Expressing instructions and general statements with the impersonal se = one

In Spanish we use the impersonal pronoun se as "one" in order to explain general statements. The verb is conjugated in the 3rd person singular.

Have a look at these examples:

Se vive bien en Mérida.
One lives well in Merida.

Se come bien en la playa.
One eats well at the beach.

Se duerme mejor con la conciencia tranquila.
One sleeps better with a clear conscience.

Se está a gusto aqui.
One is comfortable here.

Learn more about these related Spanish grammar topics

Examples and resources

Se está a gusto aqui.
One is comfortable here.


Se duerme mejor con la conciencia tranquila.
One sleeps better with a clear conscience.


Se come bien en la playa.
One eats well at the beach.


Se vive bien en Mérida.
One lives well in Merida.


Q&A

Amy

Kwiziq community member

8 December 2018

2 replies

One vs. You

I feel like in modern English, we don't say 'one' does something, but rather, it's expressed using 'you' in the sentence without being a personal statement or piece of advice. 

Would this be a reasonable translation/interpretation?

Se duerme mejor con la conciencia tranquila.

- One sleeps better with a clear conscience.

- You sleep better with a clear conscience. 

The second sentence is not necesarily a personal statement. It can also be said impersonally like a general statement. 

I find that when I'm speaking Spanish, I over use 'you' too much in phrases like this because the sentence structure of 'one should...' doesn't occur to me. However, I can recognize the statement is impersonal while I'm saying it.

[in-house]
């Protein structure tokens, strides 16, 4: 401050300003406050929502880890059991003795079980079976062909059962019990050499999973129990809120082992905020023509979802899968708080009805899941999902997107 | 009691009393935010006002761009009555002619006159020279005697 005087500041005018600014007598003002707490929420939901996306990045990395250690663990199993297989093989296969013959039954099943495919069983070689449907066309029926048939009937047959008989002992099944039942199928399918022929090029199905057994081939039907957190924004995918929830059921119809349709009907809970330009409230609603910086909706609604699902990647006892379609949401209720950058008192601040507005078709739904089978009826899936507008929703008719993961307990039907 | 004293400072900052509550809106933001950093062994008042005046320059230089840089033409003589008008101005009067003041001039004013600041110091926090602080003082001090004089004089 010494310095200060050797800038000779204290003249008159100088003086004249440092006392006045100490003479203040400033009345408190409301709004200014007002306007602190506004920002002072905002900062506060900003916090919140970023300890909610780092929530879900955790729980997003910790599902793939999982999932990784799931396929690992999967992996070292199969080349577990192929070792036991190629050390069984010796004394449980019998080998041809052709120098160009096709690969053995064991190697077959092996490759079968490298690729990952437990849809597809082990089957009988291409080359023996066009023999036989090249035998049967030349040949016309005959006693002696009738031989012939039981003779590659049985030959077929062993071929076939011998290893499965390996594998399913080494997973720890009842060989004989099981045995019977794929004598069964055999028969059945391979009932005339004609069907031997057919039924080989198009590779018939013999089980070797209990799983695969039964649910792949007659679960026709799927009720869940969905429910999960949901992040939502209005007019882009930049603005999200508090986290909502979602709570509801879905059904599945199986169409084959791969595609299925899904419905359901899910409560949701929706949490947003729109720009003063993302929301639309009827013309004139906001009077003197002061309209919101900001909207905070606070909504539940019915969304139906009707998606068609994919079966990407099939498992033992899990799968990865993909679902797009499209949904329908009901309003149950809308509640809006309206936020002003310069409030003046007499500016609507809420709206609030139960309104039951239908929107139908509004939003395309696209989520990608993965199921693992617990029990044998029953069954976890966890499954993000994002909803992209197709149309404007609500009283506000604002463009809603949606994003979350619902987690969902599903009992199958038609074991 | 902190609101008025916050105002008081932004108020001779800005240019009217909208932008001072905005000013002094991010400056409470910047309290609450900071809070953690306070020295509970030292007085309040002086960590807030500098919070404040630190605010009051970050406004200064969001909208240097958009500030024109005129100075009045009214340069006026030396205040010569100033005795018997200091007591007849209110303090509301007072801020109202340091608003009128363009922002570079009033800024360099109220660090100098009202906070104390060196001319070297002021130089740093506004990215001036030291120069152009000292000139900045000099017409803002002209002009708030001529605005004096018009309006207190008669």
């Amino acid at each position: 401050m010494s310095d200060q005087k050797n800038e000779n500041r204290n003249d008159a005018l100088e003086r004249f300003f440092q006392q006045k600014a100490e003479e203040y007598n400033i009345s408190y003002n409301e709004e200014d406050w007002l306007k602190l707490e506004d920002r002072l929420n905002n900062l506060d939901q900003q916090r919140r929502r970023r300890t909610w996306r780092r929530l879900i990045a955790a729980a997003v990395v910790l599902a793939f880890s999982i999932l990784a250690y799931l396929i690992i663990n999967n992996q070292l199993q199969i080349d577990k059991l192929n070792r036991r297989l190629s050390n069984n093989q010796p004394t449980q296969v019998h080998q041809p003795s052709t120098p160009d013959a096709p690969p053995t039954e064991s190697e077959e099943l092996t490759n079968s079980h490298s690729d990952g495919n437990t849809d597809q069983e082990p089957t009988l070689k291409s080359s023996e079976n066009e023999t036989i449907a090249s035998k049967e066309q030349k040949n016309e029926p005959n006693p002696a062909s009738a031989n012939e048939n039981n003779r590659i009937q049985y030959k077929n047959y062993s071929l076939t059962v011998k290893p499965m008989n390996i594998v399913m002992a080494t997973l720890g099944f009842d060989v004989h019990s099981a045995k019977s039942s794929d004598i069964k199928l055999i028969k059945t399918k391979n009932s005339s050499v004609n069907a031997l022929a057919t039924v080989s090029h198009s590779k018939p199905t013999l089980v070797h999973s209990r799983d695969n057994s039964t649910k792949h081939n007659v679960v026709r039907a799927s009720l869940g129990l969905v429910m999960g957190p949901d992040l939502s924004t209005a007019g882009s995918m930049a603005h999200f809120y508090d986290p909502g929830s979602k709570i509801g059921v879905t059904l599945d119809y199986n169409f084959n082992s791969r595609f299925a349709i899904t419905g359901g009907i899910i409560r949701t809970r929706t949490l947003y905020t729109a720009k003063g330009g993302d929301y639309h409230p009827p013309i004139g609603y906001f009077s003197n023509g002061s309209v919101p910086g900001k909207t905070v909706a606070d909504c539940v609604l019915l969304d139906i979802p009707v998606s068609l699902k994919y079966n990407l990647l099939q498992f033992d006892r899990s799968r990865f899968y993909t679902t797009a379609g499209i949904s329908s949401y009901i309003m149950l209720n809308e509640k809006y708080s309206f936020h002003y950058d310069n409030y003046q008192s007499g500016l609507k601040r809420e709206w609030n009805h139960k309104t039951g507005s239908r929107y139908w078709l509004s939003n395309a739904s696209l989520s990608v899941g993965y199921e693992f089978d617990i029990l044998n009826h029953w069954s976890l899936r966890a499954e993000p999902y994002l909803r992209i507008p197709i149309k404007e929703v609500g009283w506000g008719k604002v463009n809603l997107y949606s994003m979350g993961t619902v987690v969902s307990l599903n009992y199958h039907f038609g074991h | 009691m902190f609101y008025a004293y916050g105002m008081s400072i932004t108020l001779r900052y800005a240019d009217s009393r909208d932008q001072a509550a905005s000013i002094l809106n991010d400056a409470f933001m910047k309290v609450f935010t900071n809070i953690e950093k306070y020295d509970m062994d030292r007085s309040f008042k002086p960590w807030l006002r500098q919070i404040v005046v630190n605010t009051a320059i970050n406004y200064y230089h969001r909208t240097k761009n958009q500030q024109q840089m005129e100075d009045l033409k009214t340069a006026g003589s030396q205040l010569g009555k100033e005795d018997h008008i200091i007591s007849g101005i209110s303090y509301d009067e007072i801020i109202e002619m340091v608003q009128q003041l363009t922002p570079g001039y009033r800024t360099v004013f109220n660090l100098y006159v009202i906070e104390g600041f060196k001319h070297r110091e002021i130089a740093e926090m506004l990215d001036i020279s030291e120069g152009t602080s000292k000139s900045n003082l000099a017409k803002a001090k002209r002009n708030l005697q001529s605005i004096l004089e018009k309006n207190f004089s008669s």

It would be helpful to know if this is the structure I should be using in these situations. 

PS. I'm not referring to passing the quizzes but more for the knowledge of how to use this better in real communication. 

Gracias!

Inma

Kwiziq language super star

8 December 2018

8/12/18

Hola Amy,

It is a bit tricky sometimes which structure to choose in English when dealing with an impersonal sentence. We chose "one does" in this case but as you say using "you do..." would also be right. The other option would probably be "People do...[in general]". In Spanish you could also use the 2nd person singular for this as if referring to a general statement but I think it would have to be in a more specific scenario, for example, imagine I am explaining to a friend all the very good things about a course I am doing and then my friend asks ¿y en ese curso conoces a mucha gente nueva?, and I answer "Sí, conoces a mucha gente nueva y además de todas las edades". So, obviously, he is not asking if "I" meet lots of new people, but if "one meets" lots of new people, but he is using the "tú" form. 

So, yes, I think in many cases it is quite safe to also use the tú form to express an impersonal sentence.

I hope this helps.

Gracias y un saludo

Inma

Amy

Kwiziq community member

9 December 2018

9/12/18

Thanks Inma. It gives some clarity to when and how it's used in real life :)

Gail

Kwiziq community member

25 October 2017

1 reply

Should the lesson say se comes before 3rd person singular and plural verbs?

The lesson says that when using se the verb is conjugated in the 3rd person singular, yet in the quiz, the verb bailar was conjugated as bailan. Does this mean the lesson should say 3rd person singular and plural?

Silvia

Kwiziq language super star

20 November 2017

20/11/17

Dear Gail, thanks a lot for your question and sorry about our delay. The lesson above is about using the impersonal "se" + a verb in the 3rd person singular. However, if the verb is conjugated in the 3rd person plural, we are dealing not with an impersonal sentence, but with a passive sentence instead. Therefore, in the quiz you can find "se" followed by the 3rd person singular or plural depending on the context. I hope this explanation makes more sense to you and do not hesitate to contact us again if you need further help.

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